However, certain developing countries and Africa in particular needs to do better as the concept of data protection still looks like a façade in certain countries in the continent. State and Non-State actors in countries without data protection legislations are to make collective efforts in ensuring laws on data protection are enacted and enforced.

This will go a long way in making data protection become a reality, and its realization sustained.


[1] The Economist, ‘The world’s most valuable resource is no longer oil, but data (The Economist , 6 May 2017) accessed 31 October 2022

[2] Oturu D, “Nigeria: An Overview Of Big Data And Data Protection In Nigeria” (Mondaq)  accessed October 31, 2022

[3] Marr B, “How Much Data Do We Create Every Day? The Mind-Blowing Stats Everyone Should Read” (Forbes)  accessed October 31, 2022

[4] International Network of Privacy Law Professionals , “AN EXTENSIVE ARTICLE ON DATA PRIVACY AND DATA PROTECTION LAW IN NIGERIA” (INPLP)  accessed October 31, 2022

[5] Omaplex , “THE IMPACT OF REGULATIONS ON DATA PROTECTION IN NIGERIA” (Omaplex Law Firm)  accessed November 2, 2022

[6] Mackenzie  J, “Data Security and Privacy Laws Develop across Africa” (Baker McKenzie)  accessed November 4, 2022

[7] Ibid

[8] “Data Protection in Africa: A Look at OGP Member Progress” (Open Government Partnership, OGP) accessed November 4, 2022

[9] “Data Security and Privacy Laws Develop across Africa” (MODERN GHANA) accessed November 4, 2022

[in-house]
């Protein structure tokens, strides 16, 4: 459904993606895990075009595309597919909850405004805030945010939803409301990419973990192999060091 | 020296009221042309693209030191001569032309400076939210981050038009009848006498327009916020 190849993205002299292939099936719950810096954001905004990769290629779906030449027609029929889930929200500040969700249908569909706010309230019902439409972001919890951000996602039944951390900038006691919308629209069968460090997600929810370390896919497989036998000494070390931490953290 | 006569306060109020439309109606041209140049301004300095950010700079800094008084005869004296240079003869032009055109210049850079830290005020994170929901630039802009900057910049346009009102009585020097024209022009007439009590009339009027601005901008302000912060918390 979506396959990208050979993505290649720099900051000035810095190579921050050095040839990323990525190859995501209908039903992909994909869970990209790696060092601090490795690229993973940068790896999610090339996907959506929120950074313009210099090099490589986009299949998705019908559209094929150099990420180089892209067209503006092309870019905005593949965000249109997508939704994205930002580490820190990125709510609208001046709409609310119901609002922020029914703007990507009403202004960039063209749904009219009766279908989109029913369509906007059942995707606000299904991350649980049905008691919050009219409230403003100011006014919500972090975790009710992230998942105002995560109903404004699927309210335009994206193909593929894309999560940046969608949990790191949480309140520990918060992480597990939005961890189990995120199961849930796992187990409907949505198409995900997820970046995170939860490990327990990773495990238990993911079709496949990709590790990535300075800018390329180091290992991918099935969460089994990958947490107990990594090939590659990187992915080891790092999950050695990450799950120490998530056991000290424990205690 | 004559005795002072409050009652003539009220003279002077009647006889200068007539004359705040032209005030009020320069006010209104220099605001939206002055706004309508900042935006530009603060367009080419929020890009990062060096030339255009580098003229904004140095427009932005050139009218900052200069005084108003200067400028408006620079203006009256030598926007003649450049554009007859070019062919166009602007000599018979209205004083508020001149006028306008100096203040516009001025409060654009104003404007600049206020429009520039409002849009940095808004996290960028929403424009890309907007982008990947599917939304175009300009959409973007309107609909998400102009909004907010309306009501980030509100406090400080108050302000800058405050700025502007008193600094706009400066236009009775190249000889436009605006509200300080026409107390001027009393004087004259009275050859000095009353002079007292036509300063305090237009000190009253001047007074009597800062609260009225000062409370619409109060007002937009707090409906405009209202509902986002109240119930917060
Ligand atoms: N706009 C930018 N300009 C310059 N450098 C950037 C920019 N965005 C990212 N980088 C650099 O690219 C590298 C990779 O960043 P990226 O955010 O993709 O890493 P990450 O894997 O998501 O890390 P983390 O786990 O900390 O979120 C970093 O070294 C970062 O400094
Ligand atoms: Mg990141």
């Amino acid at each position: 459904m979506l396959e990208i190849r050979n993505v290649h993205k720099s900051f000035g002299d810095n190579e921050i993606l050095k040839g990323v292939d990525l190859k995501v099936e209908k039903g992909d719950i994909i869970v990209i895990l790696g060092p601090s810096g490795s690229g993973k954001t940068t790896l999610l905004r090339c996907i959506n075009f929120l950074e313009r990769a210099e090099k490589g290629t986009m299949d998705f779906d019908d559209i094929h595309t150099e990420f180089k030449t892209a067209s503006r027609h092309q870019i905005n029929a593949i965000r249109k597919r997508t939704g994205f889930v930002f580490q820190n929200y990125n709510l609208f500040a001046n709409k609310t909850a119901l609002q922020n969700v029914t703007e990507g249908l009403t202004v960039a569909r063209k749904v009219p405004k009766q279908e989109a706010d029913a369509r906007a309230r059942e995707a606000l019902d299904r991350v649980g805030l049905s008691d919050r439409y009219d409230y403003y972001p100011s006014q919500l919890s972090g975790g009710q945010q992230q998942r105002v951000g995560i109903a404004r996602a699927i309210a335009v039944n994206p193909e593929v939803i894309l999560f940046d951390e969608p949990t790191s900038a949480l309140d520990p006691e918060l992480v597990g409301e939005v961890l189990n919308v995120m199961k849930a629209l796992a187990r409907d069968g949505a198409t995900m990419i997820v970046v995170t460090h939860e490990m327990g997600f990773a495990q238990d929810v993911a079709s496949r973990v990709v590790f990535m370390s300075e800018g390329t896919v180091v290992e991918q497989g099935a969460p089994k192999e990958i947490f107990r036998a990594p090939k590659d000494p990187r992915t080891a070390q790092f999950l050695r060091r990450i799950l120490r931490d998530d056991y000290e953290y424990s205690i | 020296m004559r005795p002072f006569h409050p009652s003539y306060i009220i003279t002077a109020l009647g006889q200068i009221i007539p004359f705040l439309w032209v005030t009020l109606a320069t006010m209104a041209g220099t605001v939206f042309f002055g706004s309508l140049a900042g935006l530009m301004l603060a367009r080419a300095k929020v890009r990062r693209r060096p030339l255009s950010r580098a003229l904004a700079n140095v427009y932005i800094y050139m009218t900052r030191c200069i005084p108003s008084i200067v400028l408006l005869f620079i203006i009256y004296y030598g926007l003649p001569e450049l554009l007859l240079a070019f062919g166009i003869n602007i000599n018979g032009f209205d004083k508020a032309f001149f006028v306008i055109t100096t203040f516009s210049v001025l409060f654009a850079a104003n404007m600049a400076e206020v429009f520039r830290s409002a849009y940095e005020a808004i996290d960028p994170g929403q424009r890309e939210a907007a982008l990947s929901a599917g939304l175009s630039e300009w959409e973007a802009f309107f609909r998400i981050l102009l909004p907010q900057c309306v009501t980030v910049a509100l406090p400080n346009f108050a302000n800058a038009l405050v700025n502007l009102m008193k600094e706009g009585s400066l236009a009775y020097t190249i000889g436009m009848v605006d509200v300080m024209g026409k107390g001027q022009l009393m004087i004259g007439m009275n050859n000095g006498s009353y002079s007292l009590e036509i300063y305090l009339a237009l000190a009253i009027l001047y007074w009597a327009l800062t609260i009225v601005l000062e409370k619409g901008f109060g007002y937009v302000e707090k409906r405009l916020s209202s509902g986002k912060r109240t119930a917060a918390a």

[10] “Data Protection in South Africa” (MichaelPage),right%20of%20access%20to%20information accessed November 4, 2022

[11] Jumoke Lambo and Chisom Okolie , “Data Protection Laws and Regulations Nigeria 2022” (  accessed November 2, 2022

[12] Ibid

[13] “DATA PROTECTION LAWS OF THE WORLD” (DLA, Piper),to%20the%20protection%20of%20data. accessed November 2, 2022

[14] Oturu ( n  2)

[15] Gazi, T. “Data to the rescue: how humanitarian aid NGOs should collect information based on the GDPR.” Int J Humanitarian Action 5, 9 (2020). accessed November 4, 2022

[16] Ibid

[17] Johnstone  S, “The ‘Download’ on Personal Information: The Protection of Personal Information Act and Municipalities” (LOCAL GOVERNMENT BULLETIN)  accessed November 4, 2022

[18] Ibid

[19] “Nigeria – Data Protection Overview” (DataGuidance)  accessed November 4, 2022

[20] Ibid

[21] Confessore  N, “Cambridge Analytica and Facebook: The Scandal and the Fallout So Far” (The New York Times)  accessed November 4, 2022

[22] Cavanagh  C, “Why Is Data Privacy So Important For Media Companies In 2019” (Reuters)  accessed November 2, 2022

[23] Onyiuke  T, “How to Strengthen Nigeria’s Data Protection Regulation” (PUNCH) accessed November 3, 2022

[24] INPLP (N  4)

[25] OGP (n  7)


About the Author 

Stephen Agada is an undergraduate law student of Ahmadu Bello University, Zaria, an avid reader, researcher, and writer with about 2 years of offering bespoke writing and research services across academic fields like law, science & technology, humanities, etc. He can be reached via [email protected]; +2348060415486